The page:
Regular Screenings for Ovarian Cancer May Reduce Mortality Rate for Women
For many women, ovarian cancer is a death sentence, as doctors most often detect it in the later stages of the disease when treatment options are less effective. Approximately 60 percent of patients diagnosed with ovarian cancer die within five years. In order to reduce these figures, doctors are promoting more annual screenings for women.
The United Kingdom Collaborative Trial of Ovarian Cancer Screening compiled data from 202,638 women in the UK, ages 50-74. Of these participants, 101,299 had no screenings for ovarian cancer, while 50,623 had an annual ultrasound and 50,624 had both an annual ultrasound and a blood test. Researchers recruited the women between 2001 and 2005. The screenings started in 2001 and ended in 2011. The researchers continued to monitor the health and progress of each participant through 2014.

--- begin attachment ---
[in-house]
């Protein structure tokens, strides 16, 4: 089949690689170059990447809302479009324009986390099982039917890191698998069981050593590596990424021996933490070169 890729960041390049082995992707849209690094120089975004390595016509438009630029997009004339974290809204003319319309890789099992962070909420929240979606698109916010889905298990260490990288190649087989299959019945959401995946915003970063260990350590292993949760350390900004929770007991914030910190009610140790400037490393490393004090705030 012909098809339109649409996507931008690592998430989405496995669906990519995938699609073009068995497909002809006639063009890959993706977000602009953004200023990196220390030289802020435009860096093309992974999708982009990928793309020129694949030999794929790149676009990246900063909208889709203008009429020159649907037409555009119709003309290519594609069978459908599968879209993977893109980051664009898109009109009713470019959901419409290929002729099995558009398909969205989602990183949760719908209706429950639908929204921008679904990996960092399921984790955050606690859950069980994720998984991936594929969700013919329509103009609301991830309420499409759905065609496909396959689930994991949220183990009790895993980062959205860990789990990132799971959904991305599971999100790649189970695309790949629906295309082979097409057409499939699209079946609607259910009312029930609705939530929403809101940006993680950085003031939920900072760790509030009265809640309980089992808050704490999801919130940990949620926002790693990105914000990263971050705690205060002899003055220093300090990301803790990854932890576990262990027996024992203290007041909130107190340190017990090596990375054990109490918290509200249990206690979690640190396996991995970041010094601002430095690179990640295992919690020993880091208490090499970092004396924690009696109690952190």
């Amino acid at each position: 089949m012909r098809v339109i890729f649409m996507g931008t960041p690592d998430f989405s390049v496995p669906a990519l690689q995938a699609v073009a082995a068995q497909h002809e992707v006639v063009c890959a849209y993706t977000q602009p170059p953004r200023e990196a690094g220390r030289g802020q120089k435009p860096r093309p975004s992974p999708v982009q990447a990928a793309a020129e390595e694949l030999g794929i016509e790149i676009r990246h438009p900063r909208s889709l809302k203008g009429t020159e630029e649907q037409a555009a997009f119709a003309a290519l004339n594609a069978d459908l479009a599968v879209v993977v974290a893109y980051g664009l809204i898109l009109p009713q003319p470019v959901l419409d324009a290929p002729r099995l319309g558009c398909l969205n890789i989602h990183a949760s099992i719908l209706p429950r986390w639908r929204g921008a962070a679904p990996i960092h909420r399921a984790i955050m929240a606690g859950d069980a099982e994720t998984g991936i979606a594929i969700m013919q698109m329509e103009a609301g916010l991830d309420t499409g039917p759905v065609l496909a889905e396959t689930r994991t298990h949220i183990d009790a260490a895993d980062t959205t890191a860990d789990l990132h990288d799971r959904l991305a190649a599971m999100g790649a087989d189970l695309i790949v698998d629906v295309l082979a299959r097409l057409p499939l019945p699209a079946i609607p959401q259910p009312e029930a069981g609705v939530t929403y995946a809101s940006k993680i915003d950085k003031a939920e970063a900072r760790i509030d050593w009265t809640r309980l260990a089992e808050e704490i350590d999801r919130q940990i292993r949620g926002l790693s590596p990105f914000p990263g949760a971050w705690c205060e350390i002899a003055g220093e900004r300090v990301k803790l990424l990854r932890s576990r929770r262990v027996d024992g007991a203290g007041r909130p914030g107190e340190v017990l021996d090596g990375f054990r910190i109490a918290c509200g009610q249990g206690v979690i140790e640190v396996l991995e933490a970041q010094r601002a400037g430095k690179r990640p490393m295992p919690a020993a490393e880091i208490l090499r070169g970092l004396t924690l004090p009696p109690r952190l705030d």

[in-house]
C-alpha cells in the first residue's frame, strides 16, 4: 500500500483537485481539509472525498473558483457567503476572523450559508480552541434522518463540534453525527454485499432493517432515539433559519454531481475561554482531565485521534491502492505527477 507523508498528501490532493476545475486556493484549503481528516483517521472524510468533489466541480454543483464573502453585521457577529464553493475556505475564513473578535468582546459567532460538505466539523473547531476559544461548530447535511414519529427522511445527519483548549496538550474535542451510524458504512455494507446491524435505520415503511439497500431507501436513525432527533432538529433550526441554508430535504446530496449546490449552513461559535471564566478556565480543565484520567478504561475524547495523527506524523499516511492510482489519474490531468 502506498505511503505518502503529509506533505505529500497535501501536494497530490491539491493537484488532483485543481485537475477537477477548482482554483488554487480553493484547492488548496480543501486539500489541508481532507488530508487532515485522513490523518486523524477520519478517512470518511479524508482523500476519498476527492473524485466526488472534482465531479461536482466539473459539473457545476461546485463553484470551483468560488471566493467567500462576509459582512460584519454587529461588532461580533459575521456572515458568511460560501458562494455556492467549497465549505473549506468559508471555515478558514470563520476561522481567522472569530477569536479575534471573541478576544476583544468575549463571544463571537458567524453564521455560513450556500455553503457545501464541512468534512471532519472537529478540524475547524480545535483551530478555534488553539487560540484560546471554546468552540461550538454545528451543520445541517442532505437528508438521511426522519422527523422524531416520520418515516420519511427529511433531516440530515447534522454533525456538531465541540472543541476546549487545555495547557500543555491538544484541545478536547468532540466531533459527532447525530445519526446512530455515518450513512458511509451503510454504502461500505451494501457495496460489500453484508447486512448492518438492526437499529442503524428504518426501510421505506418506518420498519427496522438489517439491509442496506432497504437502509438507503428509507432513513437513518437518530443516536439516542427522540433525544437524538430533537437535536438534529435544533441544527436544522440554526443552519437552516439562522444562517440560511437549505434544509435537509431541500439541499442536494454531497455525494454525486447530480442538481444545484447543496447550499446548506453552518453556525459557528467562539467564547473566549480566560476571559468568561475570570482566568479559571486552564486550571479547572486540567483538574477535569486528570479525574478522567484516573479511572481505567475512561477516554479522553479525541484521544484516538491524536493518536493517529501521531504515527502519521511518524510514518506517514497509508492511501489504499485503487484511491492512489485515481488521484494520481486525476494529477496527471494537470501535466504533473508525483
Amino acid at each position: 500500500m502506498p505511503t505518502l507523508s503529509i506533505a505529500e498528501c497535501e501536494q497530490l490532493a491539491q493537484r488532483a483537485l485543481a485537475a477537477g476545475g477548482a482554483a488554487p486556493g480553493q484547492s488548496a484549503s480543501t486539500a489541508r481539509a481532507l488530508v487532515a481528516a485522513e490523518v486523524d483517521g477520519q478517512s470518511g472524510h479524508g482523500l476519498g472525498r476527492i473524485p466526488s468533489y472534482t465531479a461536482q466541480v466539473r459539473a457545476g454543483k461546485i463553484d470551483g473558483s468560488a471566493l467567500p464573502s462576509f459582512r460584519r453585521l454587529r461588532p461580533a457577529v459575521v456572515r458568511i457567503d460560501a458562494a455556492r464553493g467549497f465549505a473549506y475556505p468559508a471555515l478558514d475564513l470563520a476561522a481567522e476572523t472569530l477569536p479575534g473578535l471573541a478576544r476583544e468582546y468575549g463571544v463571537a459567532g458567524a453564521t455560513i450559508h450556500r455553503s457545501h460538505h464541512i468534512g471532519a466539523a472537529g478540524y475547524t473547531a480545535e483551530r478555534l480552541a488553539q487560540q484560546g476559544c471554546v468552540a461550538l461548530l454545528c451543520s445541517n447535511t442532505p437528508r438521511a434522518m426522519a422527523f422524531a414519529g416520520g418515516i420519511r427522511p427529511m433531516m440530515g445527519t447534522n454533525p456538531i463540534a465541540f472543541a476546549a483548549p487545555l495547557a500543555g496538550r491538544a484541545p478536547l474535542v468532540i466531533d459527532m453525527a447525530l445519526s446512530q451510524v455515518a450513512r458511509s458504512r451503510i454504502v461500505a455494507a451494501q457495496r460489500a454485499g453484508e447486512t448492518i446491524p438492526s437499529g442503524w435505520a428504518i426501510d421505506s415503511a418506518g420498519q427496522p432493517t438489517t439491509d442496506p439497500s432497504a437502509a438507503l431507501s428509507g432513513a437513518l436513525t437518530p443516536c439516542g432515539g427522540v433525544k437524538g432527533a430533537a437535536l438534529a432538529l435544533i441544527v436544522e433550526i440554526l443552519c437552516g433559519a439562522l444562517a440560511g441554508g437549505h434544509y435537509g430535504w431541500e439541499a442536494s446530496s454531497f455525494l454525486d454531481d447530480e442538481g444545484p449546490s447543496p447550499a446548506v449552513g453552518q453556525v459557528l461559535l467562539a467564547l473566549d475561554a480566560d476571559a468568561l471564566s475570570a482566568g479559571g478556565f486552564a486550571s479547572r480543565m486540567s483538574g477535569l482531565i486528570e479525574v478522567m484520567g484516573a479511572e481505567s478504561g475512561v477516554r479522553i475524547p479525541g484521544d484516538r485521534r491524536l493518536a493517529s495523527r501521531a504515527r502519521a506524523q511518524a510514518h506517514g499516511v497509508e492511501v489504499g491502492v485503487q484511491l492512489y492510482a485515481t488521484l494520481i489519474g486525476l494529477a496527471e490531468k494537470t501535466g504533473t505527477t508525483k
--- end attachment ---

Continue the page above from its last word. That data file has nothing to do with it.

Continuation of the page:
Of the more than 200,000 participants, 1,282 developed ovarian cancer during the average 11.1-year follow-up period. Six hundred thirty cancer cases occurred in the women who did not receive screening for ovarian cancer, 314 occurred in women who had annual ultrasounds, and 338 occurred in women who had annual ultrasounds and blood tests.
When compared to the unscreened group, the mortality rate was 11 percent lower for women who had annual ultrasounds and 15 percent for ultrasound and blood test screening. Early detection plays a key role in the prognosis of ovarian cancer treatment, progression, and relapse.
If You Can No Longer Work Due to Cancer Treatment, You May Qualify For Disability Benefits
The treatments for ovarian cancer can include invasive surgery, chemotherapy, and radiation. Any of these procedures can cause a woman to no longer be able to work and earn her regular income. If this has happened to you or a loved one, contact the Disability Help Group or call us at 1-(800)-800-3332 to learn about your options for Social Security disability benefits.